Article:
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01 | 2010

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Basics Virgin CA has a

Basics Virgin CA has a high glass transition with a degree of polymerization (DP) around 300, a high transparency, stiffness and chemical resistance. These properties are favourable for solvent-resistant and grease-resistant coatings (paper products, wires or fabrics), fibres, lacquers (electrical insulation or capacitors) or filter tows [12;13]. In 2002, the total consumption of CA flakes in the United States, Western Europe, Japan, and China was 655,000 tonnes [13]. Raw CAB is used as binders in protective and decorative coatings for instance for. textiles, paper, plastics or metals because of its excellent colour, toughness, flexibility, flow control and weather resistance [12]. Pure CAP exhibits properties between CA and CAB that make it useful for inks, varnishes or coatings [12]. Furthermore CAP is highly effective to disperse pigments since it is stable to UV-light and does not react with metallic pigments or fluorescent substances. Plastics made of CA, CAB or CAP can be used for different processing technologies including injection moulding or extrusion, to manufacture a wide range of products such as cosmetic or personal care containers, tool or toothbrush handles, displays, optical safety frames and profiles (Fig. 4). The most important producers of cellulose ester compounds are Albis Plastic GmbH (Cellidor CP, Cellidor CB), Eastman (Tenite Acetate, Tenite Butyrate, Tenite Propionate), FKuR GmbH (BIOGRADE), Mazzucchelli (Sethilithe, Plastiloid, Bioceta) and Rotuba (Auracell, Naturacell). Further applications of cellulose esters are liquid crystalline solutions [11]. CTA dissolved in a mixture of trifluoroacetic acid and dichloroacetic acid or trifluoroacetic acid and dichloromethane exhibits brilliant iridescence, high optical rotation and viscosity-temperature profiles characteristic of a typical anisotropic phase containing liquid crystalline solutions [13]. Wet spinning of these solutions results in fibres with significantly higher strength than conventional cellulose ester based fibres. Fig. 4: Example products made of BIOGRADE (FKuR GmbH) Nitrocellulose Nitrocellulose (NC) is the most important inorganic cellulose ester. It has been produced for more than 150 years by nitrating cellulose through exposure to nitric acid or other nitrating agent (often a mixture of nitric and sulphuric acid). The density of NC increases with the DS (DS is between 1.8 and 2.8) and ranges from 1.5 to 1.7 g/cm³ [14]. In general, cellulose nitrates are white, transparent and non-toxic but show high flammability or even deflagration due to friction or shock. Because of its flammability this inorganic cellulose ester is used in military explosives [14]. With a dielectric constant of about 7 and a specific resistance of 10 11 to 10 12 Ω/cm, industrial NC is considered to be a good insulator. The mixture with camphor as plasticizer was the first thermoplastic compound to produce flexible films for X-ray or photo applications (Eastman Kodak). They show excellent filmforming properties with an elongation at break from 3 to 70% and a tensile strength from 50 to 100 N/mm² [14]. Today cellulose nitrate is often used in lacquer, coating or printing ink applications because of its good adhesive and mechanical properties. NC is compatible with many other raw materials including plasticizers (e.g. phthalates), polymers (e.g. polyesters), pigments or additives. The total annual production of NC amounts to approximately 150.000 tonnes [14]. DOW Chemical (DOW Wolff), Hagedorn NC and Nobel Nitrocellulose are major suppliers of NC. Cellulose Ethers Cellulose ethers are derived from alkylation of pure cellulose by the reaction with alkylating reagents usually in presence of a base (generally sodium hydroxide) and an inert diluent (Fig. 5). The base, in combination with water, activates the cellulose matrix by destroying hydrogen-bonded 46 bioplastics MAGAZINE [01/10] Vol. 5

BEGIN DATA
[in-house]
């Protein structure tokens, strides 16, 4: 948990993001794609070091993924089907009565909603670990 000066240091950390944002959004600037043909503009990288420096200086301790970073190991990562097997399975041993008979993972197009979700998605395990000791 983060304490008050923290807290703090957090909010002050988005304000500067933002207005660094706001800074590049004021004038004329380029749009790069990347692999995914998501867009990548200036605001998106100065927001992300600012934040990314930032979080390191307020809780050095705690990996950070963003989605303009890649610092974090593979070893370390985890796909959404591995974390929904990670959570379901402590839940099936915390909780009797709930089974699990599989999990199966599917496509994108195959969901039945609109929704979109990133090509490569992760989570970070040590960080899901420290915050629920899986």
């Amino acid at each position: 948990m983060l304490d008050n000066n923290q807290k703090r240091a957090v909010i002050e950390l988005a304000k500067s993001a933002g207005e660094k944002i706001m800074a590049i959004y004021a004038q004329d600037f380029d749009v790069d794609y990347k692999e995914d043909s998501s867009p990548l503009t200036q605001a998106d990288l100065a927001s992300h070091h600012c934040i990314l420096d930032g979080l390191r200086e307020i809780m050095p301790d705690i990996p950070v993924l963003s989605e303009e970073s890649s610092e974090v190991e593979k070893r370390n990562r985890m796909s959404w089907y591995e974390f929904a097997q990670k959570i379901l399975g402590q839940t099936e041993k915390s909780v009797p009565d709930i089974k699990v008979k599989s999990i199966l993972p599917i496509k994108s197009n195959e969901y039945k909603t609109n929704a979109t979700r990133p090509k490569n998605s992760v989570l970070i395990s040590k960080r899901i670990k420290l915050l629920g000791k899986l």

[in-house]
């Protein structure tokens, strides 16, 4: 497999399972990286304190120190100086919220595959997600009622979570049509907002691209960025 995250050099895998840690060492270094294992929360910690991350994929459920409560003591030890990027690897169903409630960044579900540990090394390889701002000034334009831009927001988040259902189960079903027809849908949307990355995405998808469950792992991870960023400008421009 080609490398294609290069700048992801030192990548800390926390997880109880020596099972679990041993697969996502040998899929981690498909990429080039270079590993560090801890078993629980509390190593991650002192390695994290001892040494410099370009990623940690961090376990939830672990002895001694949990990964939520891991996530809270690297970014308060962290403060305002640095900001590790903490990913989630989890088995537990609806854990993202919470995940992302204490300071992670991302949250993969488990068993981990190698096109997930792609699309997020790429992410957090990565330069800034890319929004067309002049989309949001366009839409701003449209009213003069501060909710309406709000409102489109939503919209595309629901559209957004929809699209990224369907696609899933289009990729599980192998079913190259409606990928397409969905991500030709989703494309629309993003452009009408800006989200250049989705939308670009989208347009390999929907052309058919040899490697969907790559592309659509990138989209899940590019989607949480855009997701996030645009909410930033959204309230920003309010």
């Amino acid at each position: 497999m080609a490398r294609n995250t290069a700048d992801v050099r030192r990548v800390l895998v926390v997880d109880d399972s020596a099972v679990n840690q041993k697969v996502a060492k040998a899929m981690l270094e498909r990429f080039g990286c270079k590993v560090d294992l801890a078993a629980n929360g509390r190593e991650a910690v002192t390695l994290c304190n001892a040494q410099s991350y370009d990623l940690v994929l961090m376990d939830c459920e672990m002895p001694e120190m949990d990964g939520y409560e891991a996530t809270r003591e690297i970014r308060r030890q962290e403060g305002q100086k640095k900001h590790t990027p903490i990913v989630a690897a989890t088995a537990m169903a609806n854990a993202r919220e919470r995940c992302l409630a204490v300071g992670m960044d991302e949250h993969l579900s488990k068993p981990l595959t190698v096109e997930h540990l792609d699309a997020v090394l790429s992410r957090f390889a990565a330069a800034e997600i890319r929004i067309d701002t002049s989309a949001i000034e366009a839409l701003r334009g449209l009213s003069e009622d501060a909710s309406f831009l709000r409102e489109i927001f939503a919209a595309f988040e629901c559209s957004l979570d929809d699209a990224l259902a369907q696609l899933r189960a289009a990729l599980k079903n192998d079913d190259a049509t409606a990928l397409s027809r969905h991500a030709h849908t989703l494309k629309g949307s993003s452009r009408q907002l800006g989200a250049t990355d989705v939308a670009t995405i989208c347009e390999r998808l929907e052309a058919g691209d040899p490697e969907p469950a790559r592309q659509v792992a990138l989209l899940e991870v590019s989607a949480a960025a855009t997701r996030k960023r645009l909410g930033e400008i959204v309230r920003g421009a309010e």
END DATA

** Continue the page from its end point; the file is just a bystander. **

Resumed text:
Basics Cellulose Sodium hydroxide Water Organic diluent Alkylating reagent(s) Aqueous diluents or water Reaction Purification Drying Grinding Packout By-products, organic diluent, water Organic diluent, water Fig. 5: General operation scheme for the production of cellulose ethers [15]. crystalline domains and increasing accessibility to the alkylating reagent. The activated matrix is often defined as alkali cellulose. [15]. The most important cellulose ethers are watersoluble and therefore a key additive in many water-based formulations to control the rheology (e.g. thickening or flow behaviour). Water-binding (absorbency, retention), colloid and suspension stabilization, film formation, lubrication and gelation are further valuable properties. Therefore cellulose ethers still have a broad range of applications including coatings, cosmetics, pharmaceuticals, adhesives, printings, ceramics, textiles or papers [15]. In 2000 the total worldwide consumption of cellulose ethers was around 371,000 tonnes. Methyl, ethyl and benzyl cellulose have been available since the mid-1930s and are soluble in organic solvents. Water-soluble cellulose ethers like sodium carboxymethyl cellulose or hydroxyethyl cellulose have grown rapidly in the past decades since their investigation. In addition to dry powders, cellulose ethers are also supplied in liquid forms such as fluidized suspensions or water solutions. Most types of ethers contain mixed substituents (e.g. hydroxylethyl cellulose) to enhance or adjust the properties of monosubstituted derivatives. In general, cellulose ethers are non-toxic and no adverse environmental factors are reported. Ethyl cellulose (EC) is a nonionic, water-insoluble but organo-soluble polymer with a specific gravity of 1.12 to 1.15 g/cm³ [15]. Furthermore it is colourless, odorless and tasteless with a melting point around 160°C. Typical tensile strength lies between 46 and 72 MPa, whereas the elongation at break ranges from 7 to 30 % [15]. It is manufactured by the reaction of alkali cellulose with a large amount of ethylene chloride and sodium hydroxide. EC has a wide range of applications from food through pharmaceutical to personal care including water barriers, rheology modifiers, binders, flexible film formers, masking or time-release agents. Moreover EC provides excellent thermoplasticity and modification behaviour by using plasticizers, waxes or other polymers. Therefore, the polymer is available for conventional thermoplastic processing technologies such as extrusion, laminating or moulding. The major producers of EC are DOW Chemical (DOW Wolff) and Hercules. Methyl cellulose (MC) is a nonionic, surface-active and water-soluble polymer with a high melting point around 290°C [15]. The tensile strength runs from 58 to 79 MPa and the elongation at break ranges from 10 to 15 % [15]. MC is produced through reaction of alkali cellulose with methylene chloride. Major suppliers of MC as well as mixed methyl cellulose ethers (e.g. hydroxylpropyl methyl cellulose) are Clariant, Cognis, DOW Chemical (DOW Wolff), Hercules, or Shin-Etsu Chemical. MC and its derivatives are used as thickeners, binder, adhesive, coatings or stabilizer [15]. Sodium carboxylmethyl cellulose (CMC), also known as cellulose gum, is an anionic mixed cellulose ether with a wide range of substitution. CMC is soluble in hot and cold water whereas it is not soluble in organic solvents. Solutions of CMC tend to be pseudoplastic or thixotropic depending on the molecular weight [16]. It is produced by reaction of sodium chloroacetate with alkali cellulose. The molecular weight of CMC ranges from 9 x 10 4 to 7 x 10 5 and has a high water binding capacity. In general, CMC is an extremely versatile polymer for food applications, as adhesives, in pharmaceuticals, cosmetics, ceramics or paper products [15]. CMC is produced by a large number of suppliers worldwide, e.g. Daicel, DOW Chemical (DOW Wolff), Hercules, Lamberti, Penn Carbose. References [1] T. Heinze, et al.: Esterification of Polysaccharides, Springer, 2006. [2] D. Klemm, et al.: Comprehensive Cellulose Chemistry – Volume 1: Fundamentals and Analytical Methods, WILEY- VCH, 1998. [3] E. Ott, et al.: Cellulose and Cellulose Derivatives, 2nd Edition, Interscience Publishers, 1954. [4] H. Krässig, et al.: Cellulose, in: Ullmann‘s Encyclopedia of Industrial Chemistry, WILEY Interscience, 2004. [5] [04.12.2009]. [6] [30.11.2009]. [7] [04.12.2009]. [8] [04.12.2009]. [9] K. Balser, et al.: Cellulose esters, in: Ullmann‘s Encyclopedia of Industrial Chemistry, WILEY Interscience, 2004. [10] [06.12.2009]. [11] L. B. Bottenbruch: 3. Technische Thermoplaste: Polycarbonate, Polyacetale, Polyester, Celluloseester, in G. W. Becker, D. Braun: Kunststoff-Handbuch, Hanser Verlag, 1992. [12] Eastman cellulose-based speciality polymers, Eastman Chemical Company, [06.12.2009]. [13] K. J. Edgar: Cellulose esters, organic, Vol. 9, in H. F. Mark: Encyclopedia of Polymer Science and Technology, Part III, Vol. 9-12, 3rd edition, WILEY Interscience, 2004, pp 129-158. [14] D. Klemm et al.: Comprehensive Cellulose Chemistry – Volume 2: Functionalization of Cellulose, WILEY-VCH, 1998. [15] T. G. Majewicz, et al.: Cellulose ethers, Vol. 5, in H. F. Mark: Encyclopedia of Polymer Science and Technology, Part II, Vol. 5-8, 3rd edition, WILEY Interscience, 2004, pp 507-532. [16] Ethocel – Ethylcellulose Polymers: Technical Handbook, DOW Cellulosics, 2005, [11.12.2009]. bioplastics MAGAZINE [01/10] Vol. 5 47